Authors: Maura Gouak, Sales Development Representative & Angela Alexandrow, Marketing Manager, Life Sciences
A member of our Life Sciences team, Maura Gouak, told us about her recent experiences with a medical device. In February, she was involved in a serious car accident that caused an injury requiring surgery. Working in the life sciences industry, specifically with medical device regulatory compliance, it truly brings the UDI (Unique Device Identification) story full-circle. Here is Maura’s story.
This year began with a life-altering experience that really made me think about what it means to be an informed patient. I was in a car accident that caused damage to my dashboard and deployment of the driver side airbag. In the process, my pinky finger was broken on my left hand. The emergency room recommended follow-up with my primary doctor or an orthopedic specialist. The specialist recommended surgery that required a plate and five screws in my pinky finger. Surgery was scheduled two days after the initial appointment.
Two months later, during a follow-up in May, I asked the specialist about the hardware of the pin. I asked, “do you have information about the manufacturer, the material it is made of, if there have been any reported problems, that kind of thing?” No information was available in the operating notes for my case. The specialist’s office offered to provide more information in my follow-up in July.
At my subsequent appointment, the doctor’s office offered the name of the manufacturer and the comment that they were ‘held to a gold standard’ for this type of medical device implant. That seemed vague to me. Exactly what did a ‘gold standard’ mean?
I realized that I had no information about the pin (a medical device) that had been implanted in my finger: no information readily available from the specialist’s office…what if something goes wrong? What if the material it is made of has weaknesses or toxicity? Could I be allergic to any of the component metals or plastics? Is this device from a reputable supplier and can it be traced in the supply chain?
So far, so good. My finger is healing and I have good mobility. We are still early in the process. Physical therapy is going well so far. I am told that if the metal starts to ‘catch’ or rub on any of the surrounding tissues, we can look at a second surgery for more correction in a year. The x-ray shows only a portion of the fracture, however, only within surgery can more delicate fractures be uncovered. You never know what the extent of damage is until the surgery and post-surgery therapy occurs.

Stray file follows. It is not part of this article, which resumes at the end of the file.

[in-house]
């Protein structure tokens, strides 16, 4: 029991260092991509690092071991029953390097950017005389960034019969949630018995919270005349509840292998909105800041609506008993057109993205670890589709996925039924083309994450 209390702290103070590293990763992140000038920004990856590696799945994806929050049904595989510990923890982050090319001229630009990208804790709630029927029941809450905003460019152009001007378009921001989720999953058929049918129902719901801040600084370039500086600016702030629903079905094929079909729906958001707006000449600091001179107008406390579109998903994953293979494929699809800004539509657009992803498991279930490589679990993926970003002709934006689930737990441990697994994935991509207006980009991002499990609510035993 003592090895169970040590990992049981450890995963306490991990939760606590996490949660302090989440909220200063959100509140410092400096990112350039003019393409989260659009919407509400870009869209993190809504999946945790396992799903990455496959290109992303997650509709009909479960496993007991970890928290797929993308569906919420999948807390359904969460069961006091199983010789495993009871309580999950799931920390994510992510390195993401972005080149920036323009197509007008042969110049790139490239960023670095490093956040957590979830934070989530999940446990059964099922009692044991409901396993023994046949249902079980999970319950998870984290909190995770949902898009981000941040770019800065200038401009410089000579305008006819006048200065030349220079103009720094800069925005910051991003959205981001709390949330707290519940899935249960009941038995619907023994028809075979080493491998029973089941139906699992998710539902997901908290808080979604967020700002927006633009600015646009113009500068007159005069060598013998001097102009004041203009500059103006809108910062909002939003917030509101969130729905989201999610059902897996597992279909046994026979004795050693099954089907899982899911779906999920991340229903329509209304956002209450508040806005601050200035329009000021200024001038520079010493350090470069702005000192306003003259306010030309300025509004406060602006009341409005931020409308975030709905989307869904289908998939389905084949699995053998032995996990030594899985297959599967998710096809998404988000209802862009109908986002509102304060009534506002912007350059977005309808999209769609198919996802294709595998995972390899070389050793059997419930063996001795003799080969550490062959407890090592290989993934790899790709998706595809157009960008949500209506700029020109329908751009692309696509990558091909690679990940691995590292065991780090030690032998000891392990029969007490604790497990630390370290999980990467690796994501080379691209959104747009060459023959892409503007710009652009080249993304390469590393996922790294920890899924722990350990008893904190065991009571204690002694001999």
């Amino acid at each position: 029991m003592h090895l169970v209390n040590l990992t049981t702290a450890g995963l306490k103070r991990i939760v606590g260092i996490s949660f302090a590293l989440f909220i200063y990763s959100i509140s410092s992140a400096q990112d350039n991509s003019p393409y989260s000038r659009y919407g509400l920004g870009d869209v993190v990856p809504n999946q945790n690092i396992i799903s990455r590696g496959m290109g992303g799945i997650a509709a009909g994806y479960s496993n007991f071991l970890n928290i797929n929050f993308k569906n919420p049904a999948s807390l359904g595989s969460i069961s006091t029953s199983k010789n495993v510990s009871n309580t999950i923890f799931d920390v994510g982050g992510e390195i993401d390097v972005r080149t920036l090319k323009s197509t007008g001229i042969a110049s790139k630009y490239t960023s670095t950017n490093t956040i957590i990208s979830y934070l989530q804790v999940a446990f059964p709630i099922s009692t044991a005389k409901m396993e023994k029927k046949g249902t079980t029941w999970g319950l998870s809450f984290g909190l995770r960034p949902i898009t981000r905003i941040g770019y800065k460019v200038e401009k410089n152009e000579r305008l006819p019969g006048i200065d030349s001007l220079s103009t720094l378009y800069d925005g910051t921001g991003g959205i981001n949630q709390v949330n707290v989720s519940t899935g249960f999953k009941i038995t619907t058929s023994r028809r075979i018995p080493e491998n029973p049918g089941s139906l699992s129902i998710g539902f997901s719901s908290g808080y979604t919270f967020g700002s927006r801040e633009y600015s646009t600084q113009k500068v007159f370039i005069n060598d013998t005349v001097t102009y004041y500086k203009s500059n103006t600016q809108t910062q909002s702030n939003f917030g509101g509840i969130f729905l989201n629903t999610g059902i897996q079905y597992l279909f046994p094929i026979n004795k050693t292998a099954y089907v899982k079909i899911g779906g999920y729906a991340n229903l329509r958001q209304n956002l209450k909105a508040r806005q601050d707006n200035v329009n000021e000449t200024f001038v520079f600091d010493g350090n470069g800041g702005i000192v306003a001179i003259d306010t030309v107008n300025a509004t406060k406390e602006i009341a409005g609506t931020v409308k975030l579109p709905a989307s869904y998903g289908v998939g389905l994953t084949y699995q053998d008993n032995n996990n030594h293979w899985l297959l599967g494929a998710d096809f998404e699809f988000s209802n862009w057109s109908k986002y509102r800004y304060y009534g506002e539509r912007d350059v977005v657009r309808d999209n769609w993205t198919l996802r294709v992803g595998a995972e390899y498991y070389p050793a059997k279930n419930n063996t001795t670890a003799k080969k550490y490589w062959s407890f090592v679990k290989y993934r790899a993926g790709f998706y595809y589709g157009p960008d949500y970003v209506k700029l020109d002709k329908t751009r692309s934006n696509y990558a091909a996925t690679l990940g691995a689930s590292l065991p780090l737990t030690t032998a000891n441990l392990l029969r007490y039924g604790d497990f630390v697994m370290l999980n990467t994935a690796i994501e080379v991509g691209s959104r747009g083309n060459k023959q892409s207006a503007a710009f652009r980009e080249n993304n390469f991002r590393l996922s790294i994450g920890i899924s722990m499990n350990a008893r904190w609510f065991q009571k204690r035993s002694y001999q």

Through this experience, I have considered how much a patient can be unaware of the finer details, especially when it comes to implanted medical devices. When you sustain an injury, it is natural to first be only concerned with recovering mobility and reducing pain. Later, you start to think of alternative outcomes and what complications could occur.
For a specialized finger surgery, I was very surprised that the orthopedic specialist had no specific information about my implant appliance. The ability to be fully informed with information about a medical device can become paramount if something goes wrong.
My Key Takeaways
• Had I known, I may have asked the surgeon to keep the packaging label of the medical device used for my future reference (just in case.) Knowing a manufacturer name, specific device name and version or model number is important. To know more about a medical device and its origins, it is best to understand some of the basics of what the codes mean on a device label. Devices that are in compliance with the US FDA and accredited by an issuing agency will carry specific identifying information. See an example here.
• I didn’t know a patient has the ability to report an adverse event due to a medical device. It turns out, yes, you can. The FDA has a formal reporting process for voluntary reporting from patients, health professionals and consumers through a MedWatch Voluntary Reporting Form.
• If I wanted to just ask ‘questions’ about a specific medical device, help is possibly available through the FDA Division of Industry and Consumer Education (DICE).
Medical devices change lives. I am so grateful that medical research, inventors and manufacturers continue to improve patient outcomes with new ways to help us heal and move forward from injuries. I am confident my mobility will continue to improve.
When it comes to medical devices, I value all the effort that goes into product development, quality, design and the markings and packaging standards that help move the device through the supply chain to healthcare settings and finally to patients.
I have learned a great deal about the UDI submission process as a member of the Reed Tech team but as a patient I have found UDI matters to everyone; manufacturers, distributors and patients!
Figure 1. Actual x-ray of pinky fracture with implanted pin and screws (M. Gouak)